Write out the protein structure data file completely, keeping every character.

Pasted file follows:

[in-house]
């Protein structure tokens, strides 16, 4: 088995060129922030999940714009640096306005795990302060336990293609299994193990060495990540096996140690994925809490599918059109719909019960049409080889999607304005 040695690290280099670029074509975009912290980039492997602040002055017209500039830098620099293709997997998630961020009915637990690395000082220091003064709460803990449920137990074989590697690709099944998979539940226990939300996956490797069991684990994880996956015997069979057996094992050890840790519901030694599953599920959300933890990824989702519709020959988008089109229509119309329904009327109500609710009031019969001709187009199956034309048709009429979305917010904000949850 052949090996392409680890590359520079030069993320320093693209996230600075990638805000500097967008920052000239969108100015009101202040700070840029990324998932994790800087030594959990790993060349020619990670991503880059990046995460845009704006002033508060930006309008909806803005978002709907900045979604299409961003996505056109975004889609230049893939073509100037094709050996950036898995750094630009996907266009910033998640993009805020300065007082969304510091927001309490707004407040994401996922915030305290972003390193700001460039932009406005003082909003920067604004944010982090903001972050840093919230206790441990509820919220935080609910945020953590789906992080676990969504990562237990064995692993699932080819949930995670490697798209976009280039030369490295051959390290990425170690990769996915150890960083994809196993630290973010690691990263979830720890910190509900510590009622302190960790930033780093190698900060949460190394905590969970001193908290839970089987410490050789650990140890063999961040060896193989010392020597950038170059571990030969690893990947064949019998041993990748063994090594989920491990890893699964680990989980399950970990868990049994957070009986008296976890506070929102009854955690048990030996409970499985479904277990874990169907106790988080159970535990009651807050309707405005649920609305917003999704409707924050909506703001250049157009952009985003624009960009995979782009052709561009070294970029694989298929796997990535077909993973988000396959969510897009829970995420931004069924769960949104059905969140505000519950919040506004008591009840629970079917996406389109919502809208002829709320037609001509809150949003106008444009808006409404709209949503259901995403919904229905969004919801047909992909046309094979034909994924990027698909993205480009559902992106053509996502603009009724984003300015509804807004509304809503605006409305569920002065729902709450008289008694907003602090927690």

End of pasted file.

[in-house]
């Protein structure tokens, strides 16, 4: 088995060129922030999940714009640096306005795990302060336990293609299994193990060495990540096996140690994925809490599918059109719909019960049409080889999607304005 040695690290280099670029074509975009912290980039492997602040002055017209500039830098620099293709997997998630961020009915637990690395000082220091003064709460803990449920137990074989590697690709099944998979539940226990939300996956490797069991684990994880996956015997069979057996094992050890840790519901030694599953599920959300933890990824989702519709020959988008089109229509119309329904009327109500609710009031019969001709187009199956034309048709009429979305917010904000949850 052949090996392409680890590359520079030069993320320093693209996230600075990638805000500097967008920052000239969108100015009101202040700070840029990324998932994790800087030594959990790993060349020619990670991503880059990046995460845009704006002033508060930006309008909806803005978002709907900045979604299409961003996505056109975004889609230049893939073509100037094709050996950036898995750094630009996907266009910033998640993009805020300065007082969304510091927001309490707004407040994401996922915030305290972003390193700001460039932009406005003082909003920067604004944010982090903001972050840093919230206790441990509820919220935080609910945020953590789906992080676990969504990562237990064995692993699932080819949930995670490697798209976009280039030369490295051959390290990425170690990769996915150890960083994809196993630290973010690691990263979830720890910190509900510590009622302190960790930033780093190698900060949460190394905590969970001193908290839970089987410490050789650990140890063999961040060896193989010392020597950038170059571990030969690893990947064949019998041993990748063994090594989920491990890893699964680990989980399950970990868990049994957070009986008296976890506070929102009854955690048990030996409970499985479904277990874990169907106790988080159970535990009651807050309707405005649920609305917003999704409707924050909506703001250049157009952009985003624009960009995979782009052709561009070294970029694989298929796997990535077909993973988000396959969510897009829970995420931004069924769960949104059905969140505000519950919040506004008591009840629970079917996406389109919502809208002829709320037609001509809150949003106008444009808006409404709209949503259901995403919904229905969004919801047909992909046309094979034909994924990027698909993205480009559902992106053509996502603009009724984003300015509804807004509304809503605006409305569920002065729902709450008289008694907003602090927690």